Our understanding of what it is to be a person encompasses the potential beginnings of becoming a person. The human embryo is regulated according to it’s potential to become a person and is therefore legally protected. How the embryo can be used is limited (with variations, depending on the country). An article in ‘The Glow’ today discusses ‘Modern Family’ actor Sophia Vergara custody battle with her ex-husband over their cryo-preserved embryos:
According to Genea‘s Fertility Specialist, Dr Devora Lieberman, there are a few options you can consider.“The embryo can be transferred into the woman, if her ex-partner consents, with the hope of making a baby,” she explains.”Otherwise, the embryos can be discarded, donated to research or, in some clinics, they can be donated to other couples trying to have a baby.”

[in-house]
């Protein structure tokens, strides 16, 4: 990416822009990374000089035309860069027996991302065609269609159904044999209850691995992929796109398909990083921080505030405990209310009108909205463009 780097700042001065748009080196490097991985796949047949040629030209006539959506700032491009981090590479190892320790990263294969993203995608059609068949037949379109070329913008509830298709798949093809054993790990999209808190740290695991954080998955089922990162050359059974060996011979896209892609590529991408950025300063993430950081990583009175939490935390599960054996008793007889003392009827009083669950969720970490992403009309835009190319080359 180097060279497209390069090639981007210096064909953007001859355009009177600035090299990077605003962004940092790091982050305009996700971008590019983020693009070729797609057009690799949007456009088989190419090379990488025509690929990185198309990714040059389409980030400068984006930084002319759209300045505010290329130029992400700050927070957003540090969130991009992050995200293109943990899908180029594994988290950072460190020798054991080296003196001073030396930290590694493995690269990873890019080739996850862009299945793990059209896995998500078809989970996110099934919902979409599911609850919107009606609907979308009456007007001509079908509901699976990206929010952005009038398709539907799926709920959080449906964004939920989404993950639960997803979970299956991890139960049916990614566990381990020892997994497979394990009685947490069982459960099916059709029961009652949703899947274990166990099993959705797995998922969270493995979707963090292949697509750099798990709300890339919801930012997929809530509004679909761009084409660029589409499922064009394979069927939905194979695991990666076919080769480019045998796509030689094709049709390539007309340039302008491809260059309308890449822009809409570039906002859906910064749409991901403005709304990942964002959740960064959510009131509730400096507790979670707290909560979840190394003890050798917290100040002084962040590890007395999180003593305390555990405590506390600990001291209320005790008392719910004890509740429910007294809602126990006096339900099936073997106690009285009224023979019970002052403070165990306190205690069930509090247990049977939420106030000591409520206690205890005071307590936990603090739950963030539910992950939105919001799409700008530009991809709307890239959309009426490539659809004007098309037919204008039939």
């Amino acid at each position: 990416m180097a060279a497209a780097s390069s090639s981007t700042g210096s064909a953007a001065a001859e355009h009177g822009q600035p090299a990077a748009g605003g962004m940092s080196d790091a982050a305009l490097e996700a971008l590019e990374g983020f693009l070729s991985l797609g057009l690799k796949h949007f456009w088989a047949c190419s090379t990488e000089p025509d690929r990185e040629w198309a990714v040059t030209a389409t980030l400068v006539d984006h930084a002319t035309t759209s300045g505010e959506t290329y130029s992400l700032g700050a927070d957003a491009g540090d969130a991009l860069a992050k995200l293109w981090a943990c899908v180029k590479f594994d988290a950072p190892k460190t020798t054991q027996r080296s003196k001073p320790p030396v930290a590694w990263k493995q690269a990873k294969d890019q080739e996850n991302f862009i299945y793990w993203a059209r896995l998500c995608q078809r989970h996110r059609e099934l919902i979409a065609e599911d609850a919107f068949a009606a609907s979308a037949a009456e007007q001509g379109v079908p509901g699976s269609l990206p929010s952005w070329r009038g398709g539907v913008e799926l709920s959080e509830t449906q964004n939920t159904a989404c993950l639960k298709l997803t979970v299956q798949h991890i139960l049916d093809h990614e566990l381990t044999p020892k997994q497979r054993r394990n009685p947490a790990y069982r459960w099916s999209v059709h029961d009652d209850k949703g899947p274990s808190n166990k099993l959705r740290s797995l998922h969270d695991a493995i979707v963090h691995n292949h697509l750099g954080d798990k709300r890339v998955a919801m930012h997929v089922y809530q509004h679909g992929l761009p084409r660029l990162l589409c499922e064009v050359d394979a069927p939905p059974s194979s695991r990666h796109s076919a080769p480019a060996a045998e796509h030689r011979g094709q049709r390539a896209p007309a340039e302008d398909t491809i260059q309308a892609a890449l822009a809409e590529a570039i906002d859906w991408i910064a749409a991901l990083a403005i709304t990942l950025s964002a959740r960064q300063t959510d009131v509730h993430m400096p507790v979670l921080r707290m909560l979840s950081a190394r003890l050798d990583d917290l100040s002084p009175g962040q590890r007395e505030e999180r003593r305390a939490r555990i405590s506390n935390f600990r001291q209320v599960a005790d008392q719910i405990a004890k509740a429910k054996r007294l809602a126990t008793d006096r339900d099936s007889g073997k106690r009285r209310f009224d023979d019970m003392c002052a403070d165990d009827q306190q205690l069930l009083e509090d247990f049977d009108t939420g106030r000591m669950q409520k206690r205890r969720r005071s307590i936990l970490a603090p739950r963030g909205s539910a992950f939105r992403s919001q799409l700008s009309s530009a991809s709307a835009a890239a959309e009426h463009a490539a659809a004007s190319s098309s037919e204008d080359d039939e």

The final (theoretical) option, depending on the clinic, is for the embryos to be saved for their stem cells in case an existing child may need them in their future:
There is another option, but Dr Lieberman says it’s theoretical at this stage: “Embryos could be kept as a potential source of stem cells (if a child needed a stem cell transplant in the future) but nobody’s done it yet. It comes down to what an embryo represents ethically, so it’s theoretical at this point.”
A human embryo holds a fascinating potentiality; to become life, to save a (sibling?) life, to extend kinship groups… as well as the potential to become waste and all the ethical, moral and legal thought emerging apace with bio-medical technologies and knowledge. This example (you can read the full article here) is interesting because it is basically a battle over an imagined future, or more exactly, a potential future.